The name 'rambutan' is derived from the Malay-Indonesian Language word for rambut or "hair", a reference to the numerous hairy protuberances of the fruit, together with the noun-building suffix-anIn Vietnam it is called chôm chôm (meaning "messy hair") due to the spines covering the fruit's skin. The rambutan tree reaches 50 to 80 ft. wide, and a dense, usually spreading crown. The tree does best on deep, clay-loam or rich sandy loam rich in organic matter, or in deep peat. It needs good drainage. It is an evergreen tree. Rambutan trees can be male (producing only staminate flowers and, hence, produce no fruit), female (producing flowers that are only functionally female), or hermaphroditic (producing flowers that are female with a small percentage of male flowers). Aromatic rambutan flowers are highly attractive to many insects, especially bees. Flies, bees, and ants are the main pollinators. Bees foraging for nectar routinely contact the stigma of male flowers and gather significant quantities of the sticky pollen from male blossoms. Little pollen has been seen on bees foraging female flowers. Although male flowers open at 6 am, foraging by A. cerana is most intense between 7 and 11 am, tapering off rather abruptly thereafter. In Thailand, A. cerana is the preferred species for small-scale pollination of rambutan. Its hair is also helpful in pollination where pollen can be hooked on and transported to female flowers.

Without the soft spines on the rind, the rambutan would resemble the lychee  which is in the same botanical family. Rambutan is native to tropical Southeast Asia and commonly grown throughout Indonesia, Malaysia, Thailand and the Philippines.It is a wonderful, delicious and nutritious fruit. The structure internally is quite similar, with a single central inedible seed and edible white flesh wrapped around it but the skin is the part that makes the rambutan so distinctive in appearance. The fruit is 2" to 3" long and oval but can be almost round in some varieties. From flowering to ripe fruit, it takes 90 days or more. The green fruits start to turn yellow and then red, sometimes quite rapidly. The ripe rambutan is typically red but there are some varieties that finish with a bright yellow color and some that end up with an orange blush. The flavor is pretty much the same as the red ones. The best fruit have little or no black forming on the tips of the soft spines. The soft spines, or spinterns, are safe to handle and lose a lot of water after the fruit has been picked. For this reason, to hold them for any length of time in refrigeration requires some sort of plastic film to slow down the moisture loss. The spinterns may turn black within days after harvest but the fruit inside remains quite fresh and tasty for several days or a week longer. If the humidity is high, then the fruit can be held at room temperature in a plastic bag that is not sealed but rather loosely closed. Rambutans are most commonly eaten out-of-hand after merely tearing the rind open, or cutting it around the middle and pulling it off. It does not cling to the flesh. The peeled fruits are occasionally stewed as dessert. They are canned in syrup on a limited scale. The fruit are usually sold fresh, used in making jams and jellies, or canned. In Malaya a preserve is made by first boiling the peeled fruit to separate the flesh from the seeds. They ripen only on the tree and appear not to produce a ripening agent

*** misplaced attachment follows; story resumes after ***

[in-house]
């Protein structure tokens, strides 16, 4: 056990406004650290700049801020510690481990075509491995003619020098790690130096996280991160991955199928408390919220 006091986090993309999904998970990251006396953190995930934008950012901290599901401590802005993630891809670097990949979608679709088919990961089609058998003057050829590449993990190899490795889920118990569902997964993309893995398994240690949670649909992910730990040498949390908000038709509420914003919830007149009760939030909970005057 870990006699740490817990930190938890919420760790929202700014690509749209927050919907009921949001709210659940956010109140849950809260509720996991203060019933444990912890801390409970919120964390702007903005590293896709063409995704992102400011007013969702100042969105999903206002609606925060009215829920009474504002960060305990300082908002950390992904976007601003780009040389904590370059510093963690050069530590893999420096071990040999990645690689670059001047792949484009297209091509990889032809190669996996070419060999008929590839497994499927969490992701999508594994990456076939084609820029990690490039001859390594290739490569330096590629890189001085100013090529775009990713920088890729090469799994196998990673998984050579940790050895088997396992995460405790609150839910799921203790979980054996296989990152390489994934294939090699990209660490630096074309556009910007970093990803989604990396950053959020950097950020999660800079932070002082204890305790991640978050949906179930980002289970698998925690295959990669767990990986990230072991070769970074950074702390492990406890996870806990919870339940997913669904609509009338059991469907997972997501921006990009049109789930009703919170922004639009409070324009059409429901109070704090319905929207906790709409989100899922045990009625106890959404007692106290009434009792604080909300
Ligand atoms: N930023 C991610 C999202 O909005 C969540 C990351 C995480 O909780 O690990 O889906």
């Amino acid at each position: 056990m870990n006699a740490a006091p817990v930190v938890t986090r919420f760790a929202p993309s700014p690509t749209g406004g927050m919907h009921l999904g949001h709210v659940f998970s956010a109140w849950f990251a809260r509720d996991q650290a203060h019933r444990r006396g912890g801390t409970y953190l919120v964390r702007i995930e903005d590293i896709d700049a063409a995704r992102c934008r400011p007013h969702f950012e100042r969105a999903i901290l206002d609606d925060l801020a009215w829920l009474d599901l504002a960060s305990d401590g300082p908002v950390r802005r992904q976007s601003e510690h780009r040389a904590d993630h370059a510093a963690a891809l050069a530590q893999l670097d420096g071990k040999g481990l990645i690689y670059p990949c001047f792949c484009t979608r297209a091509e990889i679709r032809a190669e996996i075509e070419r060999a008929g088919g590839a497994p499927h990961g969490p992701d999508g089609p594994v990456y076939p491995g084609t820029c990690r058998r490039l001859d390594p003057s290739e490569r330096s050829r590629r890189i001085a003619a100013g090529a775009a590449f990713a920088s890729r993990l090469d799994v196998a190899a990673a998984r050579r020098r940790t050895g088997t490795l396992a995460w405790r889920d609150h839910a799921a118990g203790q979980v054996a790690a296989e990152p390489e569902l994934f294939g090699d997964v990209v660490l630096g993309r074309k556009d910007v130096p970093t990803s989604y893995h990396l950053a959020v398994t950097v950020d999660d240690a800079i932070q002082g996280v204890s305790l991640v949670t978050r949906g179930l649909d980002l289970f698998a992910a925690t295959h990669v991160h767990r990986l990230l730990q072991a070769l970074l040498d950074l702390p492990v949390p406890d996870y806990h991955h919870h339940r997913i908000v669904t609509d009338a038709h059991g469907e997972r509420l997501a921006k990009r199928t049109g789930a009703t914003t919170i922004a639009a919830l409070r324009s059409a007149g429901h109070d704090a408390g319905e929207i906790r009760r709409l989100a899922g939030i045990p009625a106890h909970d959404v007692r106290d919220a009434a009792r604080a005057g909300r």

After cooling, the testa is discarded and the seeds are boiled alone until soft. They are combined with the flesh and plenty of sugar for about 20 minutes, and 3 cloves may be added before sealing in jars. The seeds are sometimes roasted and eaten in the Philippines, although they are reputedly poisonous when raw.

Around the 13th to 15th centuries, Arab traders that played a major role in Indian Ocean Trade introduced rambutan into Zanzibar and Pemba of East Africa. There are limited rambutan plantings in some parts of India. 

I have compiled this blog because I knew very less about this fruit. 

(all the pictures are extracted from internet)

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